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Lord McIntosh of Haringey: The information requested for 1998, the most recent year for which comparative data are currently available, is contained in the OECD publication Taxing Wages: Taxes and Wages and Salaries, Social Security Contributions for Employees and their Employers, Child Benefits, and is as follows:
|Top Income Tax Rate||Top Income Tax Threshold (,=s)(1)||Top Income Tax Threshold (Euros)(1)|
(1) Using currency exchange rates as at 28 September 2000.
(2) Belgium: Government levies a crisis surcharge of 3 per cent, plus municipalities levy a local income tax by way of a surcharge on national tax, maximum of 10 per cent (of the national tax). Average rate is around 7 per cent.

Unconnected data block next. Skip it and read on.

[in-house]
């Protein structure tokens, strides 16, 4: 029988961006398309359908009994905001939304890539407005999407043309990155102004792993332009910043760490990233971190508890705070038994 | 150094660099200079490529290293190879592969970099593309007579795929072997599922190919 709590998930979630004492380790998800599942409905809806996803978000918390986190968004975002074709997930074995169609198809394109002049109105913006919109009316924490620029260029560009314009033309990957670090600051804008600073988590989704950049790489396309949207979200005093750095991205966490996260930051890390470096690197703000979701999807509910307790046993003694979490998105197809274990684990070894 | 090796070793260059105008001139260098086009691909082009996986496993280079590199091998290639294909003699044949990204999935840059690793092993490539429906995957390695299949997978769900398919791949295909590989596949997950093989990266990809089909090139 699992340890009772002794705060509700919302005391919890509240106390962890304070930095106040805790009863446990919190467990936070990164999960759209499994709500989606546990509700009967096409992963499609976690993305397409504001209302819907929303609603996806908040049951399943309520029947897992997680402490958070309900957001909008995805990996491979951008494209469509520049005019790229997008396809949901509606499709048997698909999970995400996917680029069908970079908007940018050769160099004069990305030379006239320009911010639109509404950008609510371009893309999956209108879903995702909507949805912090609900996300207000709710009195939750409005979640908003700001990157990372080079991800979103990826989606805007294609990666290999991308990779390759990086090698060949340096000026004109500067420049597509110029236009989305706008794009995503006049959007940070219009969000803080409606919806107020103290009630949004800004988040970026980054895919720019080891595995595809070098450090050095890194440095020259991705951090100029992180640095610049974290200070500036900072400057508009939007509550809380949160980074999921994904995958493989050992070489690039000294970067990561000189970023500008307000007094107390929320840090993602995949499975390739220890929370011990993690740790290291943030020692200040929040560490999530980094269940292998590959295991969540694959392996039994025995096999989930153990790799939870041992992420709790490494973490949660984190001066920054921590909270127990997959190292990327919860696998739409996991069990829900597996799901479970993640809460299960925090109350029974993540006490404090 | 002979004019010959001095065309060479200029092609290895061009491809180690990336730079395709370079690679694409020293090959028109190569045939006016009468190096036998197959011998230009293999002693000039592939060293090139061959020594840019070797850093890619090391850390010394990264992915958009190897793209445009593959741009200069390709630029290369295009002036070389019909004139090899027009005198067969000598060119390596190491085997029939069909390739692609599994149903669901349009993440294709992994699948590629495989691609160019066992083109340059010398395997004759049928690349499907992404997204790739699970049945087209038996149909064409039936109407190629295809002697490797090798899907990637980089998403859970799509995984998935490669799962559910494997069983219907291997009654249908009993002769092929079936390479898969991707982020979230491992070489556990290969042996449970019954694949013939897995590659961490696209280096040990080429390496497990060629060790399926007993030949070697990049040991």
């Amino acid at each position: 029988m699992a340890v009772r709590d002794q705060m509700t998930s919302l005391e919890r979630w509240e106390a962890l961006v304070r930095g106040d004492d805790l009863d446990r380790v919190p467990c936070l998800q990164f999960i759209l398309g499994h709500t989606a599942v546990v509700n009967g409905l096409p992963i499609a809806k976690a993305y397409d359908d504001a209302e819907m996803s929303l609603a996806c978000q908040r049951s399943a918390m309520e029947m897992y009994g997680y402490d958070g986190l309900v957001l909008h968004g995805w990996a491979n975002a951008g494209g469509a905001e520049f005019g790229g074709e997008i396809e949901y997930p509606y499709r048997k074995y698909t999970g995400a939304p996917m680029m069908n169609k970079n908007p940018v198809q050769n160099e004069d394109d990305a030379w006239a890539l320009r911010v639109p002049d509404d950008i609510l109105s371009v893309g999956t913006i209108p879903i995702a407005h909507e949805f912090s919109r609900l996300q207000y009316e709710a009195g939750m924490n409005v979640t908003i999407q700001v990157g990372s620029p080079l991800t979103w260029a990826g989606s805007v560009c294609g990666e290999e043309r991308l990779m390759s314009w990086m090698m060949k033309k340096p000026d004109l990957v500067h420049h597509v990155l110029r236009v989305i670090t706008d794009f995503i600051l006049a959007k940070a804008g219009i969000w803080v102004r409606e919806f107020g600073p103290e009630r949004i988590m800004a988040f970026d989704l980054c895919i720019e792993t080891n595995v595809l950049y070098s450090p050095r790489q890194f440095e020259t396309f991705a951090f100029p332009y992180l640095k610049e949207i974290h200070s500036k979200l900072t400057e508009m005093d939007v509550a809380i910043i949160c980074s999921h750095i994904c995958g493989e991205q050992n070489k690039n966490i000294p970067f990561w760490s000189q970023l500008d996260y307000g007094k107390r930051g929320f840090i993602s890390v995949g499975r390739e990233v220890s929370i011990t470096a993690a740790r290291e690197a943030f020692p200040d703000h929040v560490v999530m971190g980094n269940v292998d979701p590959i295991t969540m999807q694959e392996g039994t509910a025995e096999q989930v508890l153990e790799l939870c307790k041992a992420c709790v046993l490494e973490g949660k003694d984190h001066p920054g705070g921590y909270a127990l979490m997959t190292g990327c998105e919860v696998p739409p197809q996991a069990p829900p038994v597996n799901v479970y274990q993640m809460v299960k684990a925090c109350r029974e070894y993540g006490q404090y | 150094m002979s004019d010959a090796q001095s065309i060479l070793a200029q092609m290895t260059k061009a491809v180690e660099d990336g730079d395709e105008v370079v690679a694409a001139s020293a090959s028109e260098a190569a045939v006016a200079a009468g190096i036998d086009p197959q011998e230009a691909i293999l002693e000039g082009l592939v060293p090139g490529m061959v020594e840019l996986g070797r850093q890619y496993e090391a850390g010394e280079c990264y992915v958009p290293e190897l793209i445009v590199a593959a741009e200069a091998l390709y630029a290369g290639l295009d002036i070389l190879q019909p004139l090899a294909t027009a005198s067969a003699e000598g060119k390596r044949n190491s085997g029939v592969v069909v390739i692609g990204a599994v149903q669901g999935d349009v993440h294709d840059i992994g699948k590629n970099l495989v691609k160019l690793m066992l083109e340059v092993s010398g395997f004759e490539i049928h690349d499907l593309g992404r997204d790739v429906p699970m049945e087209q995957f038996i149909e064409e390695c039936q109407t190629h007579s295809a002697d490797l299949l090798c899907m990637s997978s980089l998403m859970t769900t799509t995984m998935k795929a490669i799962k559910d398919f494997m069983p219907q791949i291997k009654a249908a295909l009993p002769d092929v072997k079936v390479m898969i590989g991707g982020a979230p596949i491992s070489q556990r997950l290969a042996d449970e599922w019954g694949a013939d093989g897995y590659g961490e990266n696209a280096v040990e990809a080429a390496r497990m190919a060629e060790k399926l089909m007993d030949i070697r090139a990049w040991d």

(3) Denmark: In addition, municipal income tax is levied at flat rates ranging from 24 per cent to 33 per cent. Average 31.7 per cent. This is a proviso that maximum combined rate of municipal and national rate cannot exceed 59 per cent.
(4) Finland: In addition, municipal income tax is levied at flat rates ranging from 15 per cent to 19.5 per cent.
(5) Sweden: In addition, local income tax is levied. Rates determined by municipality; average 31 per cent.